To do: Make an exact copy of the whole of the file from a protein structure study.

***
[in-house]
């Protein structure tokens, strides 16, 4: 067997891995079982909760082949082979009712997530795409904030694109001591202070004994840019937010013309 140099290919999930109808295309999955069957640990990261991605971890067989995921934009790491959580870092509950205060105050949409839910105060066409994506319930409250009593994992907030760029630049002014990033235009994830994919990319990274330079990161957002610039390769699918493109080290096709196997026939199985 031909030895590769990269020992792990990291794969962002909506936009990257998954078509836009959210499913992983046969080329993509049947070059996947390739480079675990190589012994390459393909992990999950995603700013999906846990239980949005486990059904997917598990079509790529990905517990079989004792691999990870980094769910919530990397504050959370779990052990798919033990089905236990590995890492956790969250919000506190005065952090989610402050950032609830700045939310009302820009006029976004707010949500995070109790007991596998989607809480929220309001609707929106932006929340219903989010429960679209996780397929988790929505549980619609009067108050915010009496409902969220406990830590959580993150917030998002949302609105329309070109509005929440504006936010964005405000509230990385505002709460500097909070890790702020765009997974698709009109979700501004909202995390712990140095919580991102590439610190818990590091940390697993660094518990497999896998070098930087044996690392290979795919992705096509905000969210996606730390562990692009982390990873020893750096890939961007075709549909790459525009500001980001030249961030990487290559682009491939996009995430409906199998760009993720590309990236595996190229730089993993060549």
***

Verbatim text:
[in-house]
């Protein structure tokens, strides 16, 4: 067997891995079982909760082949082979009712997530795409904030694109001591202070004994840019937010013309 140099290919999930109808295309999955069957640990990261991605971890067989995921934009790491959580870092509950205060105050949409839910105060066409994506319930409250009593994992907030760029630049002014990033235009994830994919990319990274330079990161957002610039390769699918493109080290096709196997026939199985 031909030895590769990269020992792990990291794969962002909506936009990257998954078509836009959210499913992983046969080329993509049947070059996947390739480079675990190589012994390459393909992990999950995603700013999906846990239980949005486990059904997917598990079509790529990905517990079989004792691999990870980094769910919530990397504050959370779990052990798919033990089905236990590995890492956790969250919000506190005065952090989610402050950032609830700045939310009302820009006029976004707010949500995070109790007991596998989607809480929220309001609707929106932006929340219903989010429960679209996780397929988790929505549980619609009067108050915010009496409902969220406990830590959580993150917030998002949302609105329309070109509005929440504006936010964005405000509230990385505002709460500097909070890790702020765009997974698709009109979700501004909202995390712990140095919580991102590439610190818990590091940390697993660094518990497999896998070098930087044996690392290979795919992705096509905000969210996606730390562990692009982390990873020893750096890939961007075709549909790459525009500001980001030249961030990487290559682009491939996009995430409906199998760009993720590309990236595996190229730089993993060549």